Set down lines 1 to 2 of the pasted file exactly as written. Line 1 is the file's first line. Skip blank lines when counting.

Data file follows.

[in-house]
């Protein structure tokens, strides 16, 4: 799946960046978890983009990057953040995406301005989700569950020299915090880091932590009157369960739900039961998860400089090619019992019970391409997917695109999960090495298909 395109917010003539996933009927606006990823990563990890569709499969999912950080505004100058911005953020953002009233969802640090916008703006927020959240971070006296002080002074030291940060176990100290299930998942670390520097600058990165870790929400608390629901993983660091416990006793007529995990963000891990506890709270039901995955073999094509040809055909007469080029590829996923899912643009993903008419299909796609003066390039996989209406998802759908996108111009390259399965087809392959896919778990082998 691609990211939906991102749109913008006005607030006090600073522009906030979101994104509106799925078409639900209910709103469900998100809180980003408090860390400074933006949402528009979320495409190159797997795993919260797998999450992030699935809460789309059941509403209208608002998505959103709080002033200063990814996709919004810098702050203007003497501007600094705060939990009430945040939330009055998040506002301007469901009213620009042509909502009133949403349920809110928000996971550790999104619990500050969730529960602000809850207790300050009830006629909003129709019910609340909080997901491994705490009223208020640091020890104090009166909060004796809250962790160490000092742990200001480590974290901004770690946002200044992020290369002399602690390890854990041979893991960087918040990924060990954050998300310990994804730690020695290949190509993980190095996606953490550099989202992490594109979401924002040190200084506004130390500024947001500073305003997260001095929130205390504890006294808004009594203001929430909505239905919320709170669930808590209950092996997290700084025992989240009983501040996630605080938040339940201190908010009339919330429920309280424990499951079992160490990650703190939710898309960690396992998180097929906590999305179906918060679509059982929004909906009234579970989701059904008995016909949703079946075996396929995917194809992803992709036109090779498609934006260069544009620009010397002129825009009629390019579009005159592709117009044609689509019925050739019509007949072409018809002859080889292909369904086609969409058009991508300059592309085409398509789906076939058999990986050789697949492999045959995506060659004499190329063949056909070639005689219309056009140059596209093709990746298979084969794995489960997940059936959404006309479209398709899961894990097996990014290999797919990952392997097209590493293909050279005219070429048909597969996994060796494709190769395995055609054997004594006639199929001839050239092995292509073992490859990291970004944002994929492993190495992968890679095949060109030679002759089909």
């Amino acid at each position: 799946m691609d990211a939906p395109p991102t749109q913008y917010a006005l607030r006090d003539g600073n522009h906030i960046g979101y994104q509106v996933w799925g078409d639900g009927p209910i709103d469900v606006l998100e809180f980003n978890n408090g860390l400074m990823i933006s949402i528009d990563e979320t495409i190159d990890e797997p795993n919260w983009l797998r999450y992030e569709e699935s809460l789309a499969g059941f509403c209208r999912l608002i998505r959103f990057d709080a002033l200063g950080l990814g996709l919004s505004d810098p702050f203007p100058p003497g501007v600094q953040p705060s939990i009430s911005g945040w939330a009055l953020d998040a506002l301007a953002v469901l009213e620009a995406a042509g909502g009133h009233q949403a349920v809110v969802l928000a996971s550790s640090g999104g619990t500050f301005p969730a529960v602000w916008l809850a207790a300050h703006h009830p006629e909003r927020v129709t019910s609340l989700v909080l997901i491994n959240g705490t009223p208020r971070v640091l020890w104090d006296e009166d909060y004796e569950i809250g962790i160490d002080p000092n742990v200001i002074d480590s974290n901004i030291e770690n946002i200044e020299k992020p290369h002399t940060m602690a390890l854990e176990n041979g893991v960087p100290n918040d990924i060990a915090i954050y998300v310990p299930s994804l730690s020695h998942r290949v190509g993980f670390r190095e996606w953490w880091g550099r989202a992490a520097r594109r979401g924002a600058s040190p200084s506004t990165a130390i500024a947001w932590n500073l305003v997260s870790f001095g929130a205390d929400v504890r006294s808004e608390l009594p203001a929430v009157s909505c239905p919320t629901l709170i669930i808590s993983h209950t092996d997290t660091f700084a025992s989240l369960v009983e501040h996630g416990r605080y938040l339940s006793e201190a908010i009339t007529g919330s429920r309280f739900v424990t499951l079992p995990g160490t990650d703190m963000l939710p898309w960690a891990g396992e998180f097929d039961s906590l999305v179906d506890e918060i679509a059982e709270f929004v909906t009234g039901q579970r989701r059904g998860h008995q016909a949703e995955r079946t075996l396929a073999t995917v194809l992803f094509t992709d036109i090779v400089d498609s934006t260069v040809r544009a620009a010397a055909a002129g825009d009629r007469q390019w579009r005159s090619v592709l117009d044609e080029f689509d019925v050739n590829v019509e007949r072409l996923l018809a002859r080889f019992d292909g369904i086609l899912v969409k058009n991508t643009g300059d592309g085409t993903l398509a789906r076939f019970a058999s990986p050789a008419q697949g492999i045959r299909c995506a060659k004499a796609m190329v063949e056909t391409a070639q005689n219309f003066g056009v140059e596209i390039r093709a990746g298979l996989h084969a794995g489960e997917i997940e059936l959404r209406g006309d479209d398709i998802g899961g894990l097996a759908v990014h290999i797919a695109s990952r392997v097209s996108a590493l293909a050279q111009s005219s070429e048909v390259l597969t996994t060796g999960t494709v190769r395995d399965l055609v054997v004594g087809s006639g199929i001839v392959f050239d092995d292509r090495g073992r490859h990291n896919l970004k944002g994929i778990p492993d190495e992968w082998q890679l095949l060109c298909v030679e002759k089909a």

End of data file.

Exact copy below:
[in-house]
């Protein structure tokens, strides 16, 4: 799946960046978890983009990057953040995406301005989700569950020299915090880091932590009157369960739900039961998860400089090619019992019970391409997917695109999960090495298909 395109917010003539996933009927606006990823990563990890569709499969999912950080505004100058911005953020953002009233969802640090916008703006927020959240971070006296002080002074030291940060176990100290299930998942670390520097600058990165870790929400608390629901993983660091416990006793007529995990963000891990506890709270039901995955073999094509040809055909007469080029590829996923899912643009993903008419299909796609003066390039996989209406998802759908996108111009390259399965087809392959896919778990082998 691609990211939906991102749109913008006005607030006090600073522009906030979101994104509106799925078409639900209910709103469900998100809180980003408090860390400074933006949402528009979320495409190159797997795993919260797998999450992030699935809460789309059941509403209208608002998505959103709080002033200063990814996709919004810098702050203007003497501007600094705060939990009430945040939330009055998040506002301007469901009213620009042509909502009133949403349920809110928000996971550790999104619990500050969730529960602000809850207790300050009830006629909003129709019910609340909080997901491994705490009223208020640091020890104090009166909060004796809250962790160490000092742990200001480590974290901004770690946002200044992020290369002399602690390890854990041979893991960087918040990924060990954050998300310990994804730690020695290949190509993980190095996606953490550099989202992490594109979401924002040190200084506004130390500024947001500073305003997260001095929130205390504890006294808004009594203001929430909505239905919320709170669930808590209950092996997290700084025992989240009983501040996630605080938040339940201190908010009339919330429920309280424990499951079992160490990650703190939710898309960690396992998180097929906590999305179906918060679509059982929004909906009234579970989701059904008995016909949703079946075996396929995917194809992803992709036109090779498609934006260069544009620009010397002129825009009629390019579009005159592709117009044609689509019925050739019509007949072409018809002859080889292909369904086609969409058009991508300059592309085409398509789906076939058999990986050789697949492999045959995506060659004499190329063949056909070639005689219309056009140059596209093709990746298979084969794995489960997940059936959404006309479209398709899961894990097996990014290999797919990952392997097209590493293909050279005219070429048909597969996994060796494709190769395995055609054997004594006639199929001839050239092995292509073992490859990291970004944002994929492993190495992968890679095949060109030679002759089909």